At a criminal trial, the judge did not abuse her discretion in ruling that a spontaneous exclamation, made by an unknown person, of the word "David" (the defendant's first name) as a person identified as the defendant fled the scene of the crime, was relevant and was more probative than prejudicial. [6-7]
INDICTMENTS found and returned in the Superior Court Department on January 9, 1992.
The cases were tried before Elizabeth J. Dolan, J.
Dennis M. Powers for the defendant.
Elspeth B. Cypher, Assistant District Attorney, for the Commonwealth.
FLANNERY, J. A Superior Court jury convicted the defendant of breaking and entering a dwelling in the nighttime with intent to commit a felony (G. L. c. 266, s. 14) and assault and battery by means of a dangerous weapon (G. L. c. 265, s. 15A). He claims on appeal that an evidentiary ruling by the trial judge was harmful error. We think not, and affirm the convictions.
After wounding an occupant with a knife, the burglar fled the premises. As he was hurrying down the street away from the dwelling, an unknown voice from the direction in which he was heading called out, "David." Testimony to that effect was objected to by the defendant as "obviously a highly prej-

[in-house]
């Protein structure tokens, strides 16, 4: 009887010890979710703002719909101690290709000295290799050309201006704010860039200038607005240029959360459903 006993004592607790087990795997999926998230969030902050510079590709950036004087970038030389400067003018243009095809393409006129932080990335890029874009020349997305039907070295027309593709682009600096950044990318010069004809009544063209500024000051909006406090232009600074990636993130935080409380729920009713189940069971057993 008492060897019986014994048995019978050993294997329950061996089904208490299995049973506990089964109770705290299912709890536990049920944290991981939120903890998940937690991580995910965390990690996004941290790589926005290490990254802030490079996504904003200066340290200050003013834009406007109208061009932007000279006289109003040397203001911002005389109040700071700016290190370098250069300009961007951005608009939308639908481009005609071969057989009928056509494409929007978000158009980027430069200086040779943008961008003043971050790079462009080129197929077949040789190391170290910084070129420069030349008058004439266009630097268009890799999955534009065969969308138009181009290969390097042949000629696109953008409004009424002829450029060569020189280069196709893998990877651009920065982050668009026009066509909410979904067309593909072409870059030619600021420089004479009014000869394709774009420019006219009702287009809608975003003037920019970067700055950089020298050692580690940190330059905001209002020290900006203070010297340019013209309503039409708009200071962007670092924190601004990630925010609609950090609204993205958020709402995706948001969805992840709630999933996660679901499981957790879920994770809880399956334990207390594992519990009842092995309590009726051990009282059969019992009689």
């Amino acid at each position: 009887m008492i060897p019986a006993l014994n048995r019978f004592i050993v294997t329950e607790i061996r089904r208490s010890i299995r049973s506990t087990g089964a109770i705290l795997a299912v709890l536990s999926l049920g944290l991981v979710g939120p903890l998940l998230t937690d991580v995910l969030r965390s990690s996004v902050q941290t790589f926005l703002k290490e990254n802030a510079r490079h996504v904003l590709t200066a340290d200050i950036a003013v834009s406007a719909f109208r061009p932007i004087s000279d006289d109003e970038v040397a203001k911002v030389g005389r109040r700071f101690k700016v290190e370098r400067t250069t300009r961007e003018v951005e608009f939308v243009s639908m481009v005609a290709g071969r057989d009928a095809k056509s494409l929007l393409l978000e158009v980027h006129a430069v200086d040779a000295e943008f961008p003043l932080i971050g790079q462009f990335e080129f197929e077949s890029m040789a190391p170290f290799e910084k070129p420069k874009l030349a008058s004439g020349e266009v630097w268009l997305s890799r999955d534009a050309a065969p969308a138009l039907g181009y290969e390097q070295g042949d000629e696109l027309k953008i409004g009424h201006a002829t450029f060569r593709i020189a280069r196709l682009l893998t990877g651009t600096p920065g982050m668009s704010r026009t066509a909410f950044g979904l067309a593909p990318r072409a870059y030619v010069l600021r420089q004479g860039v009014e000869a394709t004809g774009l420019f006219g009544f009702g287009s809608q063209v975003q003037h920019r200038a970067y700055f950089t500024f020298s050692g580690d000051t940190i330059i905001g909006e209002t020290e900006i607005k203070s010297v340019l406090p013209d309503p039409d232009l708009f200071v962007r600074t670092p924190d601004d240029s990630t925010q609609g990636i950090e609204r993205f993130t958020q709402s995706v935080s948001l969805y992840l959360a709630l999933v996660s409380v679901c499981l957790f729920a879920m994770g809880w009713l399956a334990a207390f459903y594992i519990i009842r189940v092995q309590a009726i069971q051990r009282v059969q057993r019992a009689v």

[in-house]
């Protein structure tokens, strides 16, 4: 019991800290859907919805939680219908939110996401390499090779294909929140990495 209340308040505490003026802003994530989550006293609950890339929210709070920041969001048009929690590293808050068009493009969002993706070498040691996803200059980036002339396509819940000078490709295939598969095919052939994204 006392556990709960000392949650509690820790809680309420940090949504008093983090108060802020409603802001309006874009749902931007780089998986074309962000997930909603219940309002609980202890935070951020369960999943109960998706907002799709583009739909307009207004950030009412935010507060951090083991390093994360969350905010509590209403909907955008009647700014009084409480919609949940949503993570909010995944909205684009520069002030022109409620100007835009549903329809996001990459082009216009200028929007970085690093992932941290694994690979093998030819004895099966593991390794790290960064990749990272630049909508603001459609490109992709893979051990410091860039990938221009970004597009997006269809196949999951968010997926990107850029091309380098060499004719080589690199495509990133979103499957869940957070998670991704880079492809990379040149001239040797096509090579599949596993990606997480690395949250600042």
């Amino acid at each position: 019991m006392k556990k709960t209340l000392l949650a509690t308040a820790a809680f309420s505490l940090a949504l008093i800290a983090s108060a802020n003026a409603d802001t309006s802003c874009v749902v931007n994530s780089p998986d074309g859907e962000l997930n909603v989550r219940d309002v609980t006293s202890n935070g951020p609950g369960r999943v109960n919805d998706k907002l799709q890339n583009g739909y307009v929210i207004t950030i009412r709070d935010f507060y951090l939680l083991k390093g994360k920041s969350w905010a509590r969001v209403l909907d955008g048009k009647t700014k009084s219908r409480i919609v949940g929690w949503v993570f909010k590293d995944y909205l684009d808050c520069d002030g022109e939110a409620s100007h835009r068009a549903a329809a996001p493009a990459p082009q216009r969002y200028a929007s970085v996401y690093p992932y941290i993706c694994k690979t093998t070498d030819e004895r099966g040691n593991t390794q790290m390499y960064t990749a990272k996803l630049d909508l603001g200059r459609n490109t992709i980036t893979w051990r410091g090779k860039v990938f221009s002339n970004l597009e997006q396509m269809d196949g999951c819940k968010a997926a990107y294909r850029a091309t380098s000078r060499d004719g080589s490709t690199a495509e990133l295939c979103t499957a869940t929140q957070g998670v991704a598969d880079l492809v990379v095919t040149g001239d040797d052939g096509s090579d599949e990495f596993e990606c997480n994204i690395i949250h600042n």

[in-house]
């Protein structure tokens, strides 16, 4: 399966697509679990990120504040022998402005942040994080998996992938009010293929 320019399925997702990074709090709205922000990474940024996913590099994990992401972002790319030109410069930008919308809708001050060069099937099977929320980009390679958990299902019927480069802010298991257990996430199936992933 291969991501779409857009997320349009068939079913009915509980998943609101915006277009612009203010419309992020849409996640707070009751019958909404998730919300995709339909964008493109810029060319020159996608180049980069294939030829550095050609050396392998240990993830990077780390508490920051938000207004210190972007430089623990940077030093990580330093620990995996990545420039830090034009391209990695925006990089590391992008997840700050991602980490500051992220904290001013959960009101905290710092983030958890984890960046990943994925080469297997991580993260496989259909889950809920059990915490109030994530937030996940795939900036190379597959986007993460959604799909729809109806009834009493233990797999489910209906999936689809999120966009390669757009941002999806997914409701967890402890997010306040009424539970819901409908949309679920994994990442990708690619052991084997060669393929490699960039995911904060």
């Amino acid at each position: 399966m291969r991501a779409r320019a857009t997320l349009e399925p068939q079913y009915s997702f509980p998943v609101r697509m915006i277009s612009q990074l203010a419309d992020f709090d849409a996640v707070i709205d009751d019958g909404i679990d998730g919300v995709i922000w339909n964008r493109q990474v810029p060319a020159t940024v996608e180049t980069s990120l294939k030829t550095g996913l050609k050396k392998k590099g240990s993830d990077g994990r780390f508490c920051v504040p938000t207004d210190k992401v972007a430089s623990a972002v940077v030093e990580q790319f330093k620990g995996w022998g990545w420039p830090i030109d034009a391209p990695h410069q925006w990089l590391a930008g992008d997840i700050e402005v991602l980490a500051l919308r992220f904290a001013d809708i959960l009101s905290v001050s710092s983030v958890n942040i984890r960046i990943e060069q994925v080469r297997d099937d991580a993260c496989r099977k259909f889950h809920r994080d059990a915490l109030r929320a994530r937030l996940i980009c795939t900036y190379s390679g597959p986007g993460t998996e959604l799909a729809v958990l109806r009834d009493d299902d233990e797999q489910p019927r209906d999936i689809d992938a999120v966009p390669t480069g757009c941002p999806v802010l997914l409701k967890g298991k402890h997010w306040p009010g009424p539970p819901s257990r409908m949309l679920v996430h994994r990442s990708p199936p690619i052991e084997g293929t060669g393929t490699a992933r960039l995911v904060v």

udicial statement." The trial judge admitted it as "part of the res gestae." [Note 1]
The statement was an out-of-court declaration offered to show that the person hurrying away from the dwelling was the defendant; that is to say, it was hearsay. Such a statement is inadmissible in evidence unless it comes within a recognized exception to the rule of exclusion. [Note 2] The term res gestae (part of the happening) is in judicial and academic disfavor. See Liacos, Massachusetts Evidence s. 8.16 (6th ed. 1994); Hughes, Evidence s. 569 (1961). However, under labels that are more precisely descriptive or explanatory, as "spontaneous exclamation" or "excited utterance," such statements are admitted, provided that they relate to the event at issue and bear indicia of trustworthiness, e.g., spontaneity and absence of a motive to fabricate. See Commonwealth v. Giguere, 420 Mass. 226 , 233-234 (1995). Trial judges have broad discretion to decide admissibility, see Rocco v. Boston-Leader, Inc., 340 Mass. 195 , 197 (1960), and the prosecution is not required "to produce the declarant at trial or to demonstrate unavailability." Commonwealth v. Crawford, 417 Mass. 350 , 364 (1994). See also Commonwealth v. Alvarado, 36 Mass. App. Ct. 604 , 606-607 (1994); Liacos, Massachusetts Evidence s. 8.16, at 520 (6th 1994 & Supp. 1995). [Note 3] The trial judge here ruled, in effect, that the requirements for admission as a spontaneous exclamation exception to the hearsay rule were met, and we do not disturb that exercise of her discretion.
As noted, the defendant objected to the evidence on rele-